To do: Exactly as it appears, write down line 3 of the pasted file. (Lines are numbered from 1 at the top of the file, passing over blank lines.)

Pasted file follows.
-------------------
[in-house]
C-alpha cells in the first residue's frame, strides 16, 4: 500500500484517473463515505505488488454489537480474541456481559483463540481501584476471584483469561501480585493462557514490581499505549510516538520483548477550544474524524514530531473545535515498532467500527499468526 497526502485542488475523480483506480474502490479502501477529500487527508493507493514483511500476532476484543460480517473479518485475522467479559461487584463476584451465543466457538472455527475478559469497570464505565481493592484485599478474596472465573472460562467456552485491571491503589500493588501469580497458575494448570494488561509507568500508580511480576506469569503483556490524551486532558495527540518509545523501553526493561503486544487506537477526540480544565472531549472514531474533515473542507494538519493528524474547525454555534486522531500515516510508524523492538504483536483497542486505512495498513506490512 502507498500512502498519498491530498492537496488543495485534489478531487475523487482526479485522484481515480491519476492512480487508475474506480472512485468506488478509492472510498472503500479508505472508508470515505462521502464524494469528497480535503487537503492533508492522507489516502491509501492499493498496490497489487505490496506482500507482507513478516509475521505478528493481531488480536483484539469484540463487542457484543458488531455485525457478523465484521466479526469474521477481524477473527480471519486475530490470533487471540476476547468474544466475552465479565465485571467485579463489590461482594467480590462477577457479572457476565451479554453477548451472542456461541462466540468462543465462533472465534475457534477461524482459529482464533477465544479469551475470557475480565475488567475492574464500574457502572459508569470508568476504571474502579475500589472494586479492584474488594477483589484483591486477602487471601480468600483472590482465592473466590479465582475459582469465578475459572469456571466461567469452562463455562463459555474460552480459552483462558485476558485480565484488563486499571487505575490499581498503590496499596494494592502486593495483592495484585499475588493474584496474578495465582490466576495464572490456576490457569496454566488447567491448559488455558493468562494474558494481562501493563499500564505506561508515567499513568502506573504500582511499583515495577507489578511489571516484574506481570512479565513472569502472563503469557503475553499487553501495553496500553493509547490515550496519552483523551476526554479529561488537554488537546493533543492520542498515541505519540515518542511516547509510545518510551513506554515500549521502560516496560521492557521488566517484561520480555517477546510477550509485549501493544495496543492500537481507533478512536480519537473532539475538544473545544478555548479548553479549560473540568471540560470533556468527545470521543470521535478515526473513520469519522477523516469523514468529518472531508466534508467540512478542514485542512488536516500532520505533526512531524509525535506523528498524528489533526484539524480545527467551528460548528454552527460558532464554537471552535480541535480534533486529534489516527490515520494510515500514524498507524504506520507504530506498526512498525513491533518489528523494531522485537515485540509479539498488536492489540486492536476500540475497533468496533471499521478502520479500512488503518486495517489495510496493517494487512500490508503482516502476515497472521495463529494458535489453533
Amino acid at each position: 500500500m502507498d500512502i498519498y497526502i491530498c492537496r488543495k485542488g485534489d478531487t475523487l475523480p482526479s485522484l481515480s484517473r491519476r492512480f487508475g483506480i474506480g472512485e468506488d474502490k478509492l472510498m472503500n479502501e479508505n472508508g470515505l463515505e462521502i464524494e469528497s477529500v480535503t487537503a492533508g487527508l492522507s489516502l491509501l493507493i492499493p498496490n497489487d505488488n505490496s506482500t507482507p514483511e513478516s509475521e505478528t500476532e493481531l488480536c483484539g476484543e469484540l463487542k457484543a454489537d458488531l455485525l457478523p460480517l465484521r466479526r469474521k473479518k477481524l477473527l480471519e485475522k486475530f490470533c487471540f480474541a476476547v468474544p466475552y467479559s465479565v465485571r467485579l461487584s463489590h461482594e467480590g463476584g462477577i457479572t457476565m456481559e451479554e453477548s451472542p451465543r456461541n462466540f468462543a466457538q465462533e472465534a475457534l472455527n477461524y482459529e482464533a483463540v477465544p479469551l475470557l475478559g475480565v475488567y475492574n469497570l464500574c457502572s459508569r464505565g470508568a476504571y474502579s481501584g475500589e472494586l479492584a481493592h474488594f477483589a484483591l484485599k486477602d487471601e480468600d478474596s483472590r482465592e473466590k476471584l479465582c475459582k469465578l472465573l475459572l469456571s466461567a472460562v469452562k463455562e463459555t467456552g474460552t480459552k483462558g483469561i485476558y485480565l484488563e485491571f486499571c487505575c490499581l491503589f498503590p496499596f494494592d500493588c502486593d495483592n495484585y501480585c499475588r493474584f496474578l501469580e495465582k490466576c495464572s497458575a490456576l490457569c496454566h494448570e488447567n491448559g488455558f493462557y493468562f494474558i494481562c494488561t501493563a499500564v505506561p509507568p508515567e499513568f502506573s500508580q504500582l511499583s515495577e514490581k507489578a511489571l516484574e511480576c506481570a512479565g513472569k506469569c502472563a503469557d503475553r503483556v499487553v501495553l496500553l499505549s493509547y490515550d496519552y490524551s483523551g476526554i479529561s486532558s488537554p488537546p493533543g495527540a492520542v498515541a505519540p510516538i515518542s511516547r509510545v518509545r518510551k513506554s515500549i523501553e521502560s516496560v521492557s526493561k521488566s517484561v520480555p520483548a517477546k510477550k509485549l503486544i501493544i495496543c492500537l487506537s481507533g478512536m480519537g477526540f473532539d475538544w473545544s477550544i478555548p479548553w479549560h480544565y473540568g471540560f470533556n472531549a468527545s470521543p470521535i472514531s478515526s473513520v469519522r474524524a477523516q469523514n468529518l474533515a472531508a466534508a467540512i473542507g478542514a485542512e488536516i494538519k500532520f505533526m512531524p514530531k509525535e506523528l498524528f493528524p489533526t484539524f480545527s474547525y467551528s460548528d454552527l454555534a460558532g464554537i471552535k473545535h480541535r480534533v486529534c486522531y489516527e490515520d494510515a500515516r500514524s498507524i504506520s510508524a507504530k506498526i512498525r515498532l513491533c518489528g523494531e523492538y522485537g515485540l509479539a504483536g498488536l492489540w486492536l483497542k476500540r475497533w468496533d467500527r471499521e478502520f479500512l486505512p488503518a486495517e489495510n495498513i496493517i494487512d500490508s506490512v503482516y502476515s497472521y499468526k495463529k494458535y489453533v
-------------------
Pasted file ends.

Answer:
Amino acid at each position: 500500500m502507498d500512502i498519498y497526502i491530498c492537496r488543495k485542488g485534489d478531487t475523487l475523480p482526479s485522484l481515480s484517473r491519476r492512480f487508475g483506480i474506480g472512485e468506488d474502490k478509492l472510498m472503500n479502501e479508505n472508508g470515505l463515505e462521502i464524494e469528497s477529500v480535503t487537503a492533508g487527508l492522507s489516502l491509501l493507493i492499493p498496490n497489487d505488488n505490496s506482500t507482507p514483511e513478516s509475521e505478528t500476532e493481531l488480536c483484539g476484543e469484540l463487542k457484543a454489537d458488531l455485525l457478523p460480517l465484521r466479526r469474521k473479518k477481524l477473527l480471519e485475522k486475530f490470533c487471540f480474541a476476547v468474544p466475552y467479559s465479565v465485571r467485579l461487584s463489590h461482594e467480590g463476584g462477577i457479572t457476565m456481559e451479554e453477548s451472542p451465543r456461541n462466540f468462543a466457538q465462533e472465534a475457534l472455527n477461524y482459529e482464533a483463540v477465544p479469551l475470557l475478559g475480565v475488567y475492574n469497570l464500574c457502572s459508569r464505565g470508568a476504571y474502579s481501584g475500589e472494586l479492584a481493592h474488594f477483589a484483591l484485599k486477602d487471601e480468600d478474596s483472590r482465592e473466590k476471584l479465582c475459582k469465578l472465573l475459572l469456571s466461567a472460562v469452562k463455562e463459555t467456552g474460552t480459552k483462558g483469561i485476558y485480565l484488563e485491571f486499571c487505575c490499581l491503589f498503590p496499596f494494592d500493588c502486593d495483592n495484585y501480585c499475588r493474584f496474578l501469580e495465582k490466576c495464572s497458575a490456576l490457569c496454566h494448570e488447567n491448559g488455558f493462557y493468562f494474558i494481562c494488561t501493563a499500564v505506561p509507568p508515567e499513568f502506573s500508580q504500582l511499583s515495577e514490581k507489578a511489571l516484574e511480576c506481570a512479565g513472569k506469569c502472563a503469557d503475553r503483556v499487553v501495553l496500553l499505549s493509547y490515550d496519552y490524551s483523551g476526554i479529561s486532558s488537554p488537546p493533543g495527540a492520542v498515541a505519540p510516538i515518542s511516547r509510545v518509545r518510551k513506554s515500549i523501553e521502560s516496560v521492557s526493561k521488566s517484561v520480555p520483548a517477546k510477550k509485549l503486544i501493544i495496543c492500537l487506537s481507533g478512536m480519537g477526540f473532539d475538544w473545544s477550544i478555548p479548553w479549560h480544565y473540568g471540560f470533556n472531549a468527545s470521543p470521535i472514531s478515526s473513520v469519522r474524524a477523516q469523514n468529518l474533515a472531508a466534508a467540512i473542507g478542514a485542512e488536516i494538519k500532520f505533526m512531524p514530531k509525535e506523528l498524528f493528524p489533526t484539524f480545527s474547525y467551528s460548528d454552527l454555534a460558532g464554537i471552535k473545535h480541535r480534533v486529534c486522531y489516527e490515520d494510515a500515516r500514524s498507524i504506520s510508524a507504530k506498526i512498525r515498532l513491533c518489528g523494531e523492538y522485537g515485540l509479539a504483536g498488536l492489540w486492536l483497542k476500540r475497533w468496533d467500527r471499521e478502520f479500512l486505512p488503518a486495517e489495510n495498513i496493517i494487512d500490508s506490512v503482516y502476515s497472521y499468526k495463529k494458535y489453533v